Transcranial Duplex Scanning and Single Photon Emission Computer Tomography (SPECT) in Parkinsonian Syndromes

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Brief Title

Transcranial Duplex Scanning and Single Photon Emission Computer Tomography (SPECT) in Parkinsonian Syndromes

Official Title

Diagnostic Value Transcranial Duplex Scanning and Single Photon Emission Tomography in Patients Suspected of Having Idiopathic Parkinson Disease or Atypical Parkinson Syndromes

Brief Summary

      The purpose of the study is to determine the sensitivity and specificity of transcranial
      duplex scanning (TCD) and single photon emission computer tomography (SPECT) in patients
      suspected of having Idiopathic Parkinson Disease (PD) or Atypical Parkinson Syndromes (APS)
      with as golden standard the clinical diagnosis after 2-year follow-up.
    

Detailed Description

      PD is a progressive neurodegenerative illness that affects about 50.000 people in the
      Netherlands. Diagnosis is based on clinical criteria. However, purely on clinical grounds,
      especially in the early stage, it is not possible to differentiate PD from other parkinsonian
      syndromes like multiple system atrophy, Progressive Supranuclear Palsy, vascular
      parkinsonism, drug induced parkinsonism and essential tremor. Accurate differentiation is
      important because treatment and prognosis varies between the different syndromes.

      At present SPECT scans are used mostly. However the SPECT is only used in the minority of the
      patients suspected of PD mainly because the costs and the discussion about their sensitivity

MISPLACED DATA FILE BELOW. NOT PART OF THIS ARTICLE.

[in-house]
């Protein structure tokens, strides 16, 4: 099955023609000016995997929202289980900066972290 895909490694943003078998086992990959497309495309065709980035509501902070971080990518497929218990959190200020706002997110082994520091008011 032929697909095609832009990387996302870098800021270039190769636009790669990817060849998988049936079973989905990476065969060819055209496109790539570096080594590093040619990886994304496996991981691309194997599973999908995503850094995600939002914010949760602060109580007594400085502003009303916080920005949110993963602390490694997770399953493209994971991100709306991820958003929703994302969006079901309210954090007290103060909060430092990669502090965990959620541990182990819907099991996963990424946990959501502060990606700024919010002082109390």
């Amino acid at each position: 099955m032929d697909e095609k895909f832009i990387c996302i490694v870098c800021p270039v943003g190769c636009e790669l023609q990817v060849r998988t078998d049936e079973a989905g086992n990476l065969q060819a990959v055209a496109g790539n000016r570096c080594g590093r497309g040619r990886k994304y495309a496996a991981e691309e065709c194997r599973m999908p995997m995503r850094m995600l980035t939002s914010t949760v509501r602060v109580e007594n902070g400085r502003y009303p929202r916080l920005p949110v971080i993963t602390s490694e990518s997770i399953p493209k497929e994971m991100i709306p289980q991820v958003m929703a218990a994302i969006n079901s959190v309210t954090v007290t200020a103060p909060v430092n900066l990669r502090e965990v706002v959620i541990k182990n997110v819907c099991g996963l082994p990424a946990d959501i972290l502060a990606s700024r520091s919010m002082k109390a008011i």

and specificity to diagnose PD. We are currently finishing a meta-analysis on the diagnostic
      value of the SPECT in patients with parkinsonian diseases.

      Recently an alternative method to visualise the alterations in the cerebral dopaminergic
      pathways of PD patients has been proposed: TCD of the substantia nigra in the brainstem. This
      technique has high inter-observer reliability. Becker discovered in 1994 that patients with
      PD had bilateral hyperechogenicity of the substantia nigra. Neuropathological studies confirm
      the increased echogenicity is because of iron deposition. However the reason of the increased
      level of iron is unknown.

      Several publications confirm the observation that up to 90% of PD patients have increased
      echogenicity of the substantia nigra. In healthy subjects and in patients with essential
      tremor this hyperintensity of the substantia nigra is only found in 10%. However 60% of the
      healthy subjects with increased echogenicity also have decreased nigra-striatal function on
      (18)-F-dopa-PET. So TCD might possibly be an early (presymptomatic) marker for PD.

      If substantia nigra scanning is combined with scanning of the nucleus lentiformis, the
      differentiation between PD and APS is increased. Another advantage is that with the same
      technique the raphe nuclei can be made visible. Several studies confirm the echogenicity of
      raphe nuclei is decreased in PD patients with a depression.